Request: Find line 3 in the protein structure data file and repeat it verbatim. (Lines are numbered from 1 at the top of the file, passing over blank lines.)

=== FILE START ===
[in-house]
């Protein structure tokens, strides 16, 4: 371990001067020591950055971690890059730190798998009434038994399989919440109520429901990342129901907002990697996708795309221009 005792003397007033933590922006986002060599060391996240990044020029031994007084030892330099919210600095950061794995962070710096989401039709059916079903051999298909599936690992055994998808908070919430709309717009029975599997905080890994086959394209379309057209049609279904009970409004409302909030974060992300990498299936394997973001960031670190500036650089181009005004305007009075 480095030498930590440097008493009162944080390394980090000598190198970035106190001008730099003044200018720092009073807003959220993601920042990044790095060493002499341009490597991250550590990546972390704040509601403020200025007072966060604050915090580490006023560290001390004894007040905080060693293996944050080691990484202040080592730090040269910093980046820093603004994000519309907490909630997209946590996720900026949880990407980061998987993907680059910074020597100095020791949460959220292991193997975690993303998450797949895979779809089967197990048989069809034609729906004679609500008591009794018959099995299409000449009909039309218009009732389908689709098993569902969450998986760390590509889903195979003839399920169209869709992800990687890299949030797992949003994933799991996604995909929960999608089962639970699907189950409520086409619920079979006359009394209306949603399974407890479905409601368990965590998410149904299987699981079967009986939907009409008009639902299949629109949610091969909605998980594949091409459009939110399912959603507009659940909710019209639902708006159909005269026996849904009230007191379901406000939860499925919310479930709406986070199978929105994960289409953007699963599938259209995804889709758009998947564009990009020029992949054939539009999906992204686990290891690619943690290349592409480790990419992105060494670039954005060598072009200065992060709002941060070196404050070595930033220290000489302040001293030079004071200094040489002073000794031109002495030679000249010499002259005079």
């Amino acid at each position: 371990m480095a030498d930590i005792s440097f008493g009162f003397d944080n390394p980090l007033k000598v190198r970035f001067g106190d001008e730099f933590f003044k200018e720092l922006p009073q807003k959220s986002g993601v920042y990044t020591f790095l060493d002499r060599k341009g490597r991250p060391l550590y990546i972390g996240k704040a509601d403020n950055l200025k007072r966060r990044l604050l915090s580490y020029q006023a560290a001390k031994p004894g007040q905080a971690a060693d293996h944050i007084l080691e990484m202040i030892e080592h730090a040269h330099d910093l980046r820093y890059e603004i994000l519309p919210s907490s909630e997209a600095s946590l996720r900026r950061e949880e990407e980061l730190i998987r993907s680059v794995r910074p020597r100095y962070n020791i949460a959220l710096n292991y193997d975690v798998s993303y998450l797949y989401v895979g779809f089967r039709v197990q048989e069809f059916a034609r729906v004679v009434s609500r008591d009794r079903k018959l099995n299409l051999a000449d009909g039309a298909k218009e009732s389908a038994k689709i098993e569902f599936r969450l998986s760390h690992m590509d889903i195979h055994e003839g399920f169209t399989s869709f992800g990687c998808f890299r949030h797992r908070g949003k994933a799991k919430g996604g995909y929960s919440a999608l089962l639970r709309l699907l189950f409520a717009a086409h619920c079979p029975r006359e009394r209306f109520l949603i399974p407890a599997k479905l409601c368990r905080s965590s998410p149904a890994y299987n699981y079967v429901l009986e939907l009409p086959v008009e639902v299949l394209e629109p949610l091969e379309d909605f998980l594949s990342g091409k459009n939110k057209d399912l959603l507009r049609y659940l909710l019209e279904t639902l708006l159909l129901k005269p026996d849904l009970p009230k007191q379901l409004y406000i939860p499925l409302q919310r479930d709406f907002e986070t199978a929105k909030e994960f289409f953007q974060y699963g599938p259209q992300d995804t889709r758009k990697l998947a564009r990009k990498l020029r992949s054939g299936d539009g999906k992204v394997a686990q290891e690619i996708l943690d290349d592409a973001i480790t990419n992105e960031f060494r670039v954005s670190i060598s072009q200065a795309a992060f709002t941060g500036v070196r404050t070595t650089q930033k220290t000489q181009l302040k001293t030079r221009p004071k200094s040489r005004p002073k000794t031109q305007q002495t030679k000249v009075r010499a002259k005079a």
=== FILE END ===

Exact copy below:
């Amino acid at each position: 371990m480095a030498d930590i005792s440097f008493g009162f003397d944080n390394p980090l007033k000598v190198r970035f001067g106190d001008e730099f933590f003044k200018e720092l922006p009073q807003k959220s986002g993601v920042y990044t020591f790095l060493d002499r060599k341009g490597r991250p060391l550590y990546i972390g996240k704040a509601d403020n950055l200025k007072r966060r990044l604050l915090s580490y020029q006023a560290a001390k031994p004894g007040q905080a971690a060693d293996h944050i007084l080691e990484m202040i030892e080592h730090a040269h330099d910093l980046r820093y890059e603004i994000l519309p919210s907490s909630e997209a600095s946590l996720r900026r950061e949880e990407e980061l730190i998987r993907s680059v794995r910074p020597r100095y962070n020791i949460a959220l710096n292991y193997d975690v798998s993303y998450l797949y989401v895979g779809f089967r039709v197990q048989e069809f059916a034609r729906v004679v009434s609500r008591d009794r079903k018959l099995n299409l051999a000449d009909g039309a298909k218009e009732s389908a038994k689709i098993e569902f599936r969450l998986s760390h690992m590509d889903i195979h055994e003839g399920f169209t399989s869709f992800g990687c998808f890299r949030h797992r908070g949003k994933a799991k919430g996604g995909y929960s919440a999608l089962l639970r709309l699907l189950f409520a717009a086409h619920c079979p029975r006359e009394r209306f109520l949603i399974p407890a599997k479905l409601c368990r905080s965590s998410p149904a890994y299987n699981y079967v429901l009986e939907l009409p086959v008009e639902v299949l394209e629109p949610l091969e379309d909605f998980l594949s990342g091409k459009n939110k057209d399912l959603l507009r049609y659940l909710l019209e279904t639902l708006l159909l129901k005269p026996d849904l009970p009230k007191q379901l409004y406000i939860p499925l409302q919310r479930d709406f907002e986070t199978a929105k909030e994960f289409f953007q974060y699963g599938p259209q992300d995804t889709r758009k990697l998947a564009r990009k990498l020029r992949s054939g299936d539009g999906k992204v394997a686990q290891e690619i996708l943690d290349d592409a973001i480790t990419n992105e960031f060494r670039v954005s670190i060598s072009q200065a795309a992060f709002t941060g500036v070196r404050t070595t650089q930033k220290t000489q181009l302040k001293t030079r221009p004071k200094s040489r005004p002073k000794t031109q305007q002495t030679k000249v009075r010499a002259k005079a």